So deeply is the gardener's instinct implanted in my soul, I really love the tools with which I work; the iron fork, the spade, the hoe, the rake, the trowel, and the watering pot are pleasant objects in my eyes.
Early in April, as I was vigorously hoeing in a corner, I unearthed a huge toad, to my perfect delight and satisfaction; he had lived all winter, he had doubtless fed on slugs all the autumn. I could have kissed him on the spot.
As I work among my flowers, I find myself talking to them, reasoning and remonstrating with them, and adoring them as if they were human beings. Much laughter I provoke among my friends by so doing, but that is of no consequence. We are on such good terms, my flowers and I.
Of all the wonderful things in the wonderful universe of God, nothing seems to me more surprising than the planting of a seed in the blank earth and the result thereof. Take that Poppy seed, for instance: it lies in your palm, the merest atom of matter, hardly visible, a speck, a pin's point in bulk, but within it is imprisoned a spirit of beauty ineffable, which will break its bonds and emerge from the dark ground and blossom in a splendor so dazzling as to baffle all powers of description.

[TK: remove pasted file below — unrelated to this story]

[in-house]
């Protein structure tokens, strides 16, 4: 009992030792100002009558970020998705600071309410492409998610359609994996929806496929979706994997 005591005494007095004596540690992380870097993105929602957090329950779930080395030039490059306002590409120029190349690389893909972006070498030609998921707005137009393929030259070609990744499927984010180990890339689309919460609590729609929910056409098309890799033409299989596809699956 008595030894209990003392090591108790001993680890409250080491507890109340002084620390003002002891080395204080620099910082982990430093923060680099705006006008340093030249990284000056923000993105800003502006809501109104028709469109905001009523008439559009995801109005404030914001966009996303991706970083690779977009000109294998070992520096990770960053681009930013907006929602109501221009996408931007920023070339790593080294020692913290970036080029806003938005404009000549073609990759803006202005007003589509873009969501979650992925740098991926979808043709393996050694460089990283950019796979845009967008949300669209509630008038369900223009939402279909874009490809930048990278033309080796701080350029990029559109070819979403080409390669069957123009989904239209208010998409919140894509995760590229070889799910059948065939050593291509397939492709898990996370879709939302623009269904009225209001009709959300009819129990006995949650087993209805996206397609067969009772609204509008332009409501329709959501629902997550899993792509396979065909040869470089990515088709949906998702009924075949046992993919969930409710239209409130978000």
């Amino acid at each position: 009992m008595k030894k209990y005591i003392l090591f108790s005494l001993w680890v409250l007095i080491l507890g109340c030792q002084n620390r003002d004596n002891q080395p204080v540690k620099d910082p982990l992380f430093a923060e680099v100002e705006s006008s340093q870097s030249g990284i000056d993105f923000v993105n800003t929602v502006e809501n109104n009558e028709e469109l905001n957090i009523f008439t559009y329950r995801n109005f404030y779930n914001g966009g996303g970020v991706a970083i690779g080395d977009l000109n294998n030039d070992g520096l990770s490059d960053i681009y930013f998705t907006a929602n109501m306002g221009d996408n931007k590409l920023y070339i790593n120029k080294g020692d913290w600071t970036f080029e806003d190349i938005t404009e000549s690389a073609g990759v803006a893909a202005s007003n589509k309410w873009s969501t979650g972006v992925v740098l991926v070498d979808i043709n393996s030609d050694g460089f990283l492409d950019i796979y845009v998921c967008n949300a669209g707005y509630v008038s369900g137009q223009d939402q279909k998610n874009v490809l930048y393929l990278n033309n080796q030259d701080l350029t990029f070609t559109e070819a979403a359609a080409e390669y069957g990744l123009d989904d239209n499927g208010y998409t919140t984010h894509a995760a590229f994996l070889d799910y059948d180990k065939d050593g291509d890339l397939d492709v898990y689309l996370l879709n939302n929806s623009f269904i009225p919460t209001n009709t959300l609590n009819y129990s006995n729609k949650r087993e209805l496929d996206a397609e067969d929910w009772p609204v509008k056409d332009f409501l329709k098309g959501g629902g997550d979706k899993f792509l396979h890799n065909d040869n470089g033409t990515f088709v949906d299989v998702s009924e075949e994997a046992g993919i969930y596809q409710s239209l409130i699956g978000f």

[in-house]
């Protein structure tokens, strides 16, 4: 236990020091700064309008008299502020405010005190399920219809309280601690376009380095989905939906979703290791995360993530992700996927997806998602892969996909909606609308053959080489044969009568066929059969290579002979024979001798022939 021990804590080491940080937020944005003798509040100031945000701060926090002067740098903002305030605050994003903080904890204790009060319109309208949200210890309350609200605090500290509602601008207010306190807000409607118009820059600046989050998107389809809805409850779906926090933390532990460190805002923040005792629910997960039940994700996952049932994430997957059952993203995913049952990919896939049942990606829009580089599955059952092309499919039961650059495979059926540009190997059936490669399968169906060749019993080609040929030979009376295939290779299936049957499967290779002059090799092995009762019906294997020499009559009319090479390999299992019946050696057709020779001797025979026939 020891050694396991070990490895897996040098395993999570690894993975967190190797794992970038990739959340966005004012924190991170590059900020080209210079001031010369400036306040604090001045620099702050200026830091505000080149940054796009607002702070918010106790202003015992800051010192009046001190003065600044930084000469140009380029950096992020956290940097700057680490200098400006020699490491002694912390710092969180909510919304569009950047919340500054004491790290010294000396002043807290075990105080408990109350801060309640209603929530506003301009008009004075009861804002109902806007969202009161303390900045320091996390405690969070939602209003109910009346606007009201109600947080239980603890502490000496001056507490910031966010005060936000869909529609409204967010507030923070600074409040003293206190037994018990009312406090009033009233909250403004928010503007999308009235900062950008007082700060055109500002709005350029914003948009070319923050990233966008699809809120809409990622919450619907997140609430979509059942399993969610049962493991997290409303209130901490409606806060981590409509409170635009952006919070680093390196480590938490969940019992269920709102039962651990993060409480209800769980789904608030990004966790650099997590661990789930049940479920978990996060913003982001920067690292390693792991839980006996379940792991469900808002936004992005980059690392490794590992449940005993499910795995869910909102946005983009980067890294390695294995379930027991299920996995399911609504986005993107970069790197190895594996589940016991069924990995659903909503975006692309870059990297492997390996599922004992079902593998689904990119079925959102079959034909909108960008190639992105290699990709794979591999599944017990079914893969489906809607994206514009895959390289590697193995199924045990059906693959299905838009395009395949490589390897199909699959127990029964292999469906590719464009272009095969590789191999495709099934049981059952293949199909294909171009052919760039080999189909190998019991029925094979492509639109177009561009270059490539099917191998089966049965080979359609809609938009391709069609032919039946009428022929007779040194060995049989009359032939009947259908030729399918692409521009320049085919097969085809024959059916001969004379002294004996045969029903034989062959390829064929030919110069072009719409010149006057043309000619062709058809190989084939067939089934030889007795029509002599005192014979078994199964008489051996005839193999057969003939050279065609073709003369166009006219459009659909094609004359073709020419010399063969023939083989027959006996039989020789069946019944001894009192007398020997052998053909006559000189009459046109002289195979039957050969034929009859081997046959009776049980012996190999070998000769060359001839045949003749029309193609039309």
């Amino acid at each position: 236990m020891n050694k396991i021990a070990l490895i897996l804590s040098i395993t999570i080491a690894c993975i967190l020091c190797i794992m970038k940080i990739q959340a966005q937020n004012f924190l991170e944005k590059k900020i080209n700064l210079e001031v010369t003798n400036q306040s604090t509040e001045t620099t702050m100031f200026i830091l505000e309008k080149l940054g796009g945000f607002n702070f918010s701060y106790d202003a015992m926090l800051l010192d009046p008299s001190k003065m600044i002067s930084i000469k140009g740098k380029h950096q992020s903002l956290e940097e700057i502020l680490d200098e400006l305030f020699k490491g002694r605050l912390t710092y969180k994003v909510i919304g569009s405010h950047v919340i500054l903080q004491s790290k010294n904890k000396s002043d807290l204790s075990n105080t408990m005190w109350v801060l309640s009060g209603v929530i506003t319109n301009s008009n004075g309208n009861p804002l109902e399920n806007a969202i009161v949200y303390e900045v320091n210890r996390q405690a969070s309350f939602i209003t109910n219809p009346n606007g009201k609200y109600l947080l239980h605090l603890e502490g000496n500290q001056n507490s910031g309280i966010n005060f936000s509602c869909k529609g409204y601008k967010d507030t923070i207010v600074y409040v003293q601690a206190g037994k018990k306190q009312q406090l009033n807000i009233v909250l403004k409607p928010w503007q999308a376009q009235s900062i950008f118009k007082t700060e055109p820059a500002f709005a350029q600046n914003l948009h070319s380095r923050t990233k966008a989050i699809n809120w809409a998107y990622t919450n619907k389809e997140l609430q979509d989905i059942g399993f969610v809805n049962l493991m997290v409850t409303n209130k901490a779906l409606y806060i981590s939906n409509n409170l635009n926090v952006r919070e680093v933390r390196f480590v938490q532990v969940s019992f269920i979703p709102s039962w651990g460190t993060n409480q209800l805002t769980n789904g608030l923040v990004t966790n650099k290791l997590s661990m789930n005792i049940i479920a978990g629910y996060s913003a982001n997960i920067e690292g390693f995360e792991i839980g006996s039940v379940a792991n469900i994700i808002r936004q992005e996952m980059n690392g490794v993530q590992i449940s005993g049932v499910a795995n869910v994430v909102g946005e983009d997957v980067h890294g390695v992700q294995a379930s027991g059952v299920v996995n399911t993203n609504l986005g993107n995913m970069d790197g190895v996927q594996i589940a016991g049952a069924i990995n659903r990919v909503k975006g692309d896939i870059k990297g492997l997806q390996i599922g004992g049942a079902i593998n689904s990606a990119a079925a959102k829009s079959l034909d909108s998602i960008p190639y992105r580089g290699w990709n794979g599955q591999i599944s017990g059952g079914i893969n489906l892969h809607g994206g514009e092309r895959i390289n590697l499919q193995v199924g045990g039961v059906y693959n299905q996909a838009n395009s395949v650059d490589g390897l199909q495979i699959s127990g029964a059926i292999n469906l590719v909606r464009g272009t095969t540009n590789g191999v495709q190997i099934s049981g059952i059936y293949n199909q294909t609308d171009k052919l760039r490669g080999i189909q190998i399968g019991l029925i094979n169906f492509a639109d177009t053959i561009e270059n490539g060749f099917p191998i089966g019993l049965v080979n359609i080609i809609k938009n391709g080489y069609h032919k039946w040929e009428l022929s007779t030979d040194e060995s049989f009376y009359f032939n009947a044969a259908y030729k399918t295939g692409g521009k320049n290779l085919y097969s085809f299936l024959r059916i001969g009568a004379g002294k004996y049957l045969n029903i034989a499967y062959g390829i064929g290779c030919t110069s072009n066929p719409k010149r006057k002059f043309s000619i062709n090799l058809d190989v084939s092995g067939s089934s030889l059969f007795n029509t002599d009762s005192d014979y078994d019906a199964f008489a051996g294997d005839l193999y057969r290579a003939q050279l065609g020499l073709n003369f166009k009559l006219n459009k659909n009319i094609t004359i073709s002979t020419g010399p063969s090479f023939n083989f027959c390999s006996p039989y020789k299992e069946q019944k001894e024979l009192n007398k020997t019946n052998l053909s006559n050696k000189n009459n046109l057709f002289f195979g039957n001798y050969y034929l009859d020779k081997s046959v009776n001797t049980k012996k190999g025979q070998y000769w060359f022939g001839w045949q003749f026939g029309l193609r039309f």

Like the musician, the painter, the poet, and the rest, the true lover of flowers is born, not made. And he is born to happiness in this vale of tears, to a certain amount of the purest joy that earth can giver her children, joy that is tranquil, innocent, uplifting, unfailing.